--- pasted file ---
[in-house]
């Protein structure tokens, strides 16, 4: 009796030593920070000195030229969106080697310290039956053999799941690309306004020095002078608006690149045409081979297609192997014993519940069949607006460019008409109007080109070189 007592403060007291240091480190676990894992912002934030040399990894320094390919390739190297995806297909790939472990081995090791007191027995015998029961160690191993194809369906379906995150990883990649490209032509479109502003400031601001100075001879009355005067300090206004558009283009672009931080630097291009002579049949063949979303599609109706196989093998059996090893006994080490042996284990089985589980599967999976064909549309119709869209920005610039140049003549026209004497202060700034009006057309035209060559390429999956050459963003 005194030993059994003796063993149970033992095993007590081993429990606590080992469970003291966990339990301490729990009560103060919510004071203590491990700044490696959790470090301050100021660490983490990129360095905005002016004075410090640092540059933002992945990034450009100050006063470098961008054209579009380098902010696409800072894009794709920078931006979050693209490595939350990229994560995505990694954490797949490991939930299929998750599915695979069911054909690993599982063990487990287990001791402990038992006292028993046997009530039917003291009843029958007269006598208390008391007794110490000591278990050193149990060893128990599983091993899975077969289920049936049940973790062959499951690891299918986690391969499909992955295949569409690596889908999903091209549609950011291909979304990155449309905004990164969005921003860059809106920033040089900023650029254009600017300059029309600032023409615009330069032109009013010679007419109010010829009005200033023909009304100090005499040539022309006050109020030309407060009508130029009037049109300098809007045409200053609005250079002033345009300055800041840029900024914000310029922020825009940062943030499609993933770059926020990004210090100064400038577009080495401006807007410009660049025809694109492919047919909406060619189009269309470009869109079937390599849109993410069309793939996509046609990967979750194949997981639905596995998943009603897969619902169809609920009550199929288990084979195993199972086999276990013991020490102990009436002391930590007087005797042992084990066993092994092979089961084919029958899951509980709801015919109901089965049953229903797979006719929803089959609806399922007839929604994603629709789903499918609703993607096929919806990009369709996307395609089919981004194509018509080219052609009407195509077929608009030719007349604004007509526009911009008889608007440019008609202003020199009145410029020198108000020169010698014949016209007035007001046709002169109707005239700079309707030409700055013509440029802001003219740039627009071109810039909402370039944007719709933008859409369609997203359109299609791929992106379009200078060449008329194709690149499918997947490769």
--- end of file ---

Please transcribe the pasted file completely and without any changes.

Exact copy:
[in-house]
């Protein structure tokens, strides 16, 4: 009796030593920070000195030229969106080697310290039956053999799941690309306004020095002078608006690149045409081979297609192997014993519940069949607006460019008409109007080109070189 007592403060007291240091480190676990894992912002934030040399990894320094390919390739190297995806297909790939472990081995090791007191027995015998029961160690191993194809369906379906995150990883990649490209032509479109502003400031601001100075001879009355005067300090206004558009283009672009931080630097291009002579049949063949979303599609109706196989093998059996090893006994080490042996284990089985589980599967999976064909549309119709869209920005610039140049003549026209004497202060700034009006057309035209060559390429999956050459963003 005194030993059994003796063993149970033992095993007590081993429990606590080992469970003291966990339990301490729990009560103060919510004071203590491990700044490696959790470090301050100021660490983490990129360095905005002016004075410090640092540059933002992945990034450009100050006063470098961008054209579009380098902010696409800072894009794709920078931006979050693209490595939350990229994560995505990694954490797949490991939930299929998750599915695979069911054909690993599982063990487990287990001791402990038992006292028993046997009530039917003291009843029958007269006598208390008391007794110490000591278990050193149990060893128990599983091993899975077969289920049936049940973790062959499951690891299918986690391969499909992955295949569409690596889908999903091209549609950011291909979304990155449309905004990164969005921003860059809106920033040089900023650029254009600017300059029309600032023409615009330069032109009013010679007419109010010829009005200033023909009304100090005499040539022309006050109020030309407060009508130029009037049109300098809007045409200053609005250079002033345009300055800041840029900024914000310029922020825009940062943030499609993933770059926020990004210090100064400038577009080495401006807007410009660049025809694109492919047919909406060619189009269309470009869109079937390599849109993410069309793939996509046609990967979750194949997981639905596995998943009603897969619902169809609920009550199929288990084979195993199972086999276990013991020490102990009436002391930590007087005797042992084990066993092994092979089961084919029958899951509980709801015919109901089965049953229903797979006719929803089959609806399922007839929604994603629709789903499918609703993607096929919806990009369709996307395609089919981004194509018509080219052609009407195509077929608009030719007349604004007509526009911009008889608007440019008609202003020199009145410029020198108000020169010698014949016209007035007001046709002169109707005239700079309707030409700055013509440029802001003219740039627009071109810039909402370039944007719709933008859409369609997203359109299609791929992106379009200078060449008329194709690149499918997947490769």